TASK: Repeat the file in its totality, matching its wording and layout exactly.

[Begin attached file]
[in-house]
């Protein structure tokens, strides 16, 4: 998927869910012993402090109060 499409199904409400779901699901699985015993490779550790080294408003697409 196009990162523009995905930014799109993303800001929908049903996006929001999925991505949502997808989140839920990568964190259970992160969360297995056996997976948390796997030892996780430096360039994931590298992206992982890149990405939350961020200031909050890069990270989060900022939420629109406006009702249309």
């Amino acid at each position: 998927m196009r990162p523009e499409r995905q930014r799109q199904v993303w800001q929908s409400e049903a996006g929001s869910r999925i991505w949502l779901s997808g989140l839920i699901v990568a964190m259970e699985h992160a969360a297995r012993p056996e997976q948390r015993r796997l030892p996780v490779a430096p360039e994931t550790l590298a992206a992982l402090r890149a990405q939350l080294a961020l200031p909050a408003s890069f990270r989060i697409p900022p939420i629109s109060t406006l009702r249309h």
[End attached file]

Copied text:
[in-house]
């Protein structure tokens, strides 16, 4: 998927869910012993402090109060 499409199904409400779901699901699985015993490779550790080294408003697409 196009990162523009995905930014799109993303800001929908049903996006929001999925991505949502997808989140839920990568964190259970992160969360297995056996997976948390796997030892996780430096360039994931590298992206992982890149990405939350961020200031909050890069990270989060900022939420629109406006009702249309």
């Amino acid at each position: 998927m196009r990162p523009e499409r995905q930014r799109q199904v993303w800001q929908s409400e049903a996006g929001s869910r999925i991505w949502l779901s997808g989140l839920i699901v990568a964190m259970e699985h992160a969360a297995r012993p056996e997976q948390r015993r796997l030892p996780v490779a430096p360039e994931t550790l590298a992206a992982l402090r890149a990405q939350l080294a961020l200031p909050a408003s890069f990270r989060i697409p900022p939420i629109s109060t406006l009702r249309h």